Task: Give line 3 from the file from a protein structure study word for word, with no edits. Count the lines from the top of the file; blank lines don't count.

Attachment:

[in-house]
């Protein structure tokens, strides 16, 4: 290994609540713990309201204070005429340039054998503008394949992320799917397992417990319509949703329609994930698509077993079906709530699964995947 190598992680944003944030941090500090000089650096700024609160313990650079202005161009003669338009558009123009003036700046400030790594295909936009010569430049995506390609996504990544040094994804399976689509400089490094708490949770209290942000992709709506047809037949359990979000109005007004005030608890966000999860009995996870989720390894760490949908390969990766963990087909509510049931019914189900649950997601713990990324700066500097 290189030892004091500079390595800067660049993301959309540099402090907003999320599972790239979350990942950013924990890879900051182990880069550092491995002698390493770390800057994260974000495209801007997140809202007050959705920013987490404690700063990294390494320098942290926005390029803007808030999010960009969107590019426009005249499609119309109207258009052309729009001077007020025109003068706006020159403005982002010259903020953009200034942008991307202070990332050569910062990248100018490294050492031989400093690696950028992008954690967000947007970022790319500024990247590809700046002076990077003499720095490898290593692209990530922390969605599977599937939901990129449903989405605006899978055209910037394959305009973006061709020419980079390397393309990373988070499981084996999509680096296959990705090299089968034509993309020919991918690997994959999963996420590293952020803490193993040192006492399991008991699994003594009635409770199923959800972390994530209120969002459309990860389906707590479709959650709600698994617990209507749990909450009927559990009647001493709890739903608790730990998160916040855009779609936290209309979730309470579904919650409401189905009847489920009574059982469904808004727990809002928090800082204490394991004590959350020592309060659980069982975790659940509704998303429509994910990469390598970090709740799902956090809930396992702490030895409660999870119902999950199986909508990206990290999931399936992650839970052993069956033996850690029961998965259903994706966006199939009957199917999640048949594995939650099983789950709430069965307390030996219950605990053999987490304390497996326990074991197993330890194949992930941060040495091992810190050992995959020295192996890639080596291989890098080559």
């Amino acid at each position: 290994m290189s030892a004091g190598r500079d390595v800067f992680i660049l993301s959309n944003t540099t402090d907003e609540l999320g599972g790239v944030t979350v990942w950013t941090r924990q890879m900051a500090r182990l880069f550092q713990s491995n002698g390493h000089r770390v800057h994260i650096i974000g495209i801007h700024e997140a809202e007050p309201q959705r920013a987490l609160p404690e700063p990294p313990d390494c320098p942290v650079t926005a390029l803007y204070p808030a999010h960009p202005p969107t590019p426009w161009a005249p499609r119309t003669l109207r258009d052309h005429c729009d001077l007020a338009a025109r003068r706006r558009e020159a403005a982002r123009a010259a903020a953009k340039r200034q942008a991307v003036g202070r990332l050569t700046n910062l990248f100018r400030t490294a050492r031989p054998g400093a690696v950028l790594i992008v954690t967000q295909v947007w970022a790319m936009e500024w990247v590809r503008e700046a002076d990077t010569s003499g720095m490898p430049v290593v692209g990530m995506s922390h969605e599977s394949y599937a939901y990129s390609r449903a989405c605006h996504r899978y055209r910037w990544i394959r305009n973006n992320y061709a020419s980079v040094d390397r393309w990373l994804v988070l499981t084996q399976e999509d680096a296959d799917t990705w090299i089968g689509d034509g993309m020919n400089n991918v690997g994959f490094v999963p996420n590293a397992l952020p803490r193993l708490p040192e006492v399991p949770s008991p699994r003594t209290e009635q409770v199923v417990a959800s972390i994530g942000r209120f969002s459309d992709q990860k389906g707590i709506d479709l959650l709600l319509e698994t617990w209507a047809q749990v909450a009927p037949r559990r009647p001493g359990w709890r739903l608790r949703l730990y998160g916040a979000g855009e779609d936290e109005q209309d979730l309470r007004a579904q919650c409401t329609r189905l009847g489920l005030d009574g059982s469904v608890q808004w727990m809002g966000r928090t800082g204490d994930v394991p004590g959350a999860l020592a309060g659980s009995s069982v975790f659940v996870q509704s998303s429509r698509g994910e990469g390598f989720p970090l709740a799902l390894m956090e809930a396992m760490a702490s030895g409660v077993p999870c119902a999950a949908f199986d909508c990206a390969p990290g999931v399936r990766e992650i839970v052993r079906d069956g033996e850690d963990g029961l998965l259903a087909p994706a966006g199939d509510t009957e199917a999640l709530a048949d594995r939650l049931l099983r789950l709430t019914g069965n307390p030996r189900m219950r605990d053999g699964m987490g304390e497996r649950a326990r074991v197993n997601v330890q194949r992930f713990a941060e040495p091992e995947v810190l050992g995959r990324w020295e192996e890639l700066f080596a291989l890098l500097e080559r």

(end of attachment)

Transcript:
């Amino acid at each position: 290994m290189s030892a004091g190598r500079d390595v800067f992680i660049l993301s959309n944003t540099t402090d907003e609540l999320g599972g790239v944030t979350v990942w950013t941090r924990q890879m900051a500090r182990l880069f550092q713990s491995n002698g390493h000089r770390v800057h994260i650096i974000g495209i801007h700024e997140a809202e007050p309201q959705r920013a987490l609160p404690e700063p990294p313990d390494c320098p942290v650079t926005a390029l803007y204070p808030a999010h960009p202005p969107t590019p426009w161009a005249p499609r119309t003669l109207r258009d052309h005429c729009d001077l007020a338009a025109r003068r706006r558009e020159a403005a982002r123009a010259a903020a953009k340039r200034q942008a991307v003036g202070r990332l050569t700046n910062l990248f100018r400030t490294a050492r031989p054998g400093a690696v950028l790594i992008v954690t967000q295909v947007w970022a790319m936009e500024w990247v590809r503008e700046a002076d990077t010569s003499g720095m490898p430049v290593v692209g990530m995506s922390h969605e599977s394949y599937a939901y990129s390609r449903a989405c605006h996504r899978y055209r910037w990544i394959r305009n973006n992320y061709a020419s980079v040094d390397r393309w990373l994804v988070l499981t084996q399976e999509d680096a296959d799917t990705w090299i089968g689509d034509g993309m020919n400089n991918v690997g994959f490094v999963p996420n590293a397992l952020p803490r193993l708490p040192e006492v399991p949770s008991p699994r003594t209290e009635q409770v199923v417990a959800s972390i994530g942000r209120f969002s459309d992709q990860k389906g707590i709506d479709l959650l709600l319509e698994t617990w209507a047809q749990v909450a009927p037949r559990r009647p001493g359990w709890r739903l608790r949703l730990y998160g916040a979000g855009e779609d936290e109005q209309d979730l309470r007004a579904q919650c409401t329609r189905l009847g489920l005030d009574g059982s469904v608890q808004w727990m809002g966000r928090t800082g204490d994930v394991p004590g959350a999860l020592a309060g659980s009995s069982v975790f659940v996870q509704s998303s429509r698509g994910e990469g390598f989720p970090l709740a799902l390894m956090e809930a396992m760490a702490s030895g409660v077993p999870c119902a999950a949908f199986d909508c990206a390969p990290g999931v399936r990766e992650i839970v052993r079906d069956g033996e850690d963990g029961l998965l259903a087909p994706a966006g199939d509510t009957e199917a999640l709530a048949d594995r939650l049931l099983r789950l709430t019914g069965n307390p030996r189900m219950r605990d053999g699964m987490g304390e497996r649950a326990r074991v197993n997601v330890q194949r992930f713990a941060e040495p091992e995947v810190l050992g995959r990324w020295e192996e890639l700066f080596a291989l890098l500097e080559r």